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|Stairs made it "easier"|
I definitely have to give the nod to Jon Stahl on this
one. I'm not sure where he got the idea. I've not asked. But it wouldn't
surprise me if he came up with it all on his own. If you know Jon, you
know what many of us would consider extreme is pretty commonplace for
him. If you get the opportunity to sit down with him and you don't want
to talk about agile or lean, be sure to ask him about his trip to the
far north. It is an epic story.
The basic premise is simple; get out and do something that tests your
stamina, creates a sense of team, and allows you to have discussions you
might not otherwise have.
So far, I have to say I am a fan. I liked the concept, but was
apprehensive of the potential outcome. My primary concern was if
everyone could make a 14 mile challenging hike. We placed a vehicle at
the turn-around point, which helped. We also chose a route that started
easy, got more difficult, and then ended very flat and easy. Warm up,
work hard, cool down.
We preselected a few important strategic topics.
Individuals were assigned responsibility for the items. To be quite
specific, we ran an A3 process several days prior to the hike. But the
A3 piece is not necessary, only a select set of key topics and an
"owner" for each topic.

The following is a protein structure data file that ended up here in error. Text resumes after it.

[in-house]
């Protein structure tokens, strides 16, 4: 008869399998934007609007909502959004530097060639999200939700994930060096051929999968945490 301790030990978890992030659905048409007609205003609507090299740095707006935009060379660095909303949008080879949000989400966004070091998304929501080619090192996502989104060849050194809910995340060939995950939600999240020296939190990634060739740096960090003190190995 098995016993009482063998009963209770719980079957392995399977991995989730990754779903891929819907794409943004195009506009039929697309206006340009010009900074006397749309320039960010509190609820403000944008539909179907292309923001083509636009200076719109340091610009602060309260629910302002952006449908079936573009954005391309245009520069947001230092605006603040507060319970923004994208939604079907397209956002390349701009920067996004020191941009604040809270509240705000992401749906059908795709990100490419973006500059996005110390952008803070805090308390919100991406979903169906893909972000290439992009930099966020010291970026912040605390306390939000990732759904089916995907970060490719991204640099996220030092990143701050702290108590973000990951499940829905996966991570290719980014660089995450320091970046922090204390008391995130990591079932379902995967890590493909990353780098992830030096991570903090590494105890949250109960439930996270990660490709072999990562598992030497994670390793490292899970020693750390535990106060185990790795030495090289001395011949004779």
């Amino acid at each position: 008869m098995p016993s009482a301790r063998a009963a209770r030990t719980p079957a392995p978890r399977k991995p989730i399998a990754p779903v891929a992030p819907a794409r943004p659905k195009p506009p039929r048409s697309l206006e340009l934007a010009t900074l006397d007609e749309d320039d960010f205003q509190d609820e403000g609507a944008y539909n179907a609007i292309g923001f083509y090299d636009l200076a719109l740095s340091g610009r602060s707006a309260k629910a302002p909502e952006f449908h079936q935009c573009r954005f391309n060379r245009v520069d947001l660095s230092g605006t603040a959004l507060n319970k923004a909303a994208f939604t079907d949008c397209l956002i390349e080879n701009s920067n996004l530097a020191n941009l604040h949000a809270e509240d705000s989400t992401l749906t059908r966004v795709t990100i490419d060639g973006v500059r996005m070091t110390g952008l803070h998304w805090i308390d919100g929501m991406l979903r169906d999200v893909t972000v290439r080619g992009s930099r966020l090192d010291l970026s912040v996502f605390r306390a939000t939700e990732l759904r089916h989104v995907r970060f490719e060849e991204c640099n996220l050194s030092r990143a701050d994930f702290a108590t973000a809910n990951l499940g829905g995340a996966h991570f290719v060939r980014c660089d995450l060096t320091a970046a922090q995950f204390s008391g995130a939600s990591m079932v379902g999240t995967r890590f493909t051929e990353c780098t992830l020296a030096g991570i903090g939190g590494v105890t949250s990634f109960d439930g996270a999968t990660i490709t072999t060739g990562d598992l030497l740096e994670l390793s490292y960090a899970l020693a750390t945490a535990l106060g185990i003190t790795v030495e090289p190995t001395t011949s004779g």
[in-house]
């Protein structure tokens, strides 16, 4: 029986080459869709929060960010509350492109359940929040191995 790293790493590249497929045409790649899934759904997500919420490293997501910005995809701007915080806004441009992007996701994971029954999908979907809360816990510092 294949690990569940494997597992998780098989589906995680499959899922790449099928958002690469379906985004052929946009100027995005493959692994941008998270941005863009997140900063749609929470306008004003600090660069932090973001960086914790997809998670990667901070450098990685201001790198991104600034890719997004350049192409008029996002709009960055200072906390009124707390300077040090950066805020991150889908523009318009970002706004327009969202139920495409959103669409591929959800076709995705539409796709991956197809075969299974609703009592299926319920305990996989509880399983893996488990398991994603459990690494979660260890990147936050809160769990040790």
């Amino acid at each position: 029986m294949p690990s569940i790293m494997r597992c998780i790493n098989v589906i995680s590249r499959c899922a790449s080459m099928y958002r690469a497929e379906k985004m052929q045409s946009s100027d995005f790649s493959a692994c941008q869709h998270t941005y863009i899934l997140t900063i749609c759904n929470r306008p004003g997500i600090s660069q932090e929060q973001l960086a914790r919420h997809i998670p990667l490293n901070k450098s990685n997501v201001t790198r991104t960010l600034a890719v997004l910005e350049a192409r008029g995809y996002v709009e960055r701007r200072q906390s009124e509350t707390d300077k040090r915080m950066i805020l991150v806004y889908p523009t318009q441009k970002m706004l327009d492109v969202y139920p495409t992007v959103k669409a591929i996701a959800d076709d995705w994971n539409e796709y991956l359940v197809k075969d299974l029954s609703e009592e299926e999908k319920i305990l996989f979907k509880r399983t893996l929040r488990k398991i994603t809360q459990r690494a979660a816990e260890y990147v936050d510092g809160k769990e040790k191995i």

We were headed out for a 14 mile hike, so we broke
the hike up into sections approximately three miles each. The team met
at the trail head and each topic owner gave a brief overview of their
item. We then split up into small groups, each focused on a specific
|Jon Selects a Lunch Spot|
We hiked a leg of the trail, talking over our thoughts
and ideas on the specific topic. The topic owner facilitated the
session, making sure we stayed near enough to the original topic,
without entirely dominating and controlling the discussion.
At the end of each leg, we briefly discussed the experience as a larger
group. We then split up into new groups. We decided at each point if we
wanted to retire a topic and introduce a new one or continue with a
prior topic. It was all quite dynamic and the general lack of formal
agenda allowed us to organize around things as we thought necessary.
At the end of the hike, we met at The Winking Lizard in
Peninsula, OH. The Lizard is a wings and beer pub that has been around
for many years. It was a nice venue to wind-down, have a drink, and get
something to eat.
We generally agreed to try mini-presentations at each break. This would
allow each of us to get a quick (3-minute) update on each of the topics.
We are thinking about an over-night canoe trip for
the next one. Clearly, this will have to wait until the weather is more
appropriate. Other suggestions were sky diving, rappelling, and white
water rafting. They all sound fun (or at least extreme), but it is
important that the activity provide for discussion first and foremost.
I, for one, would have a hard time holding a conversation while
simultaneously fighting to hold down my lunch.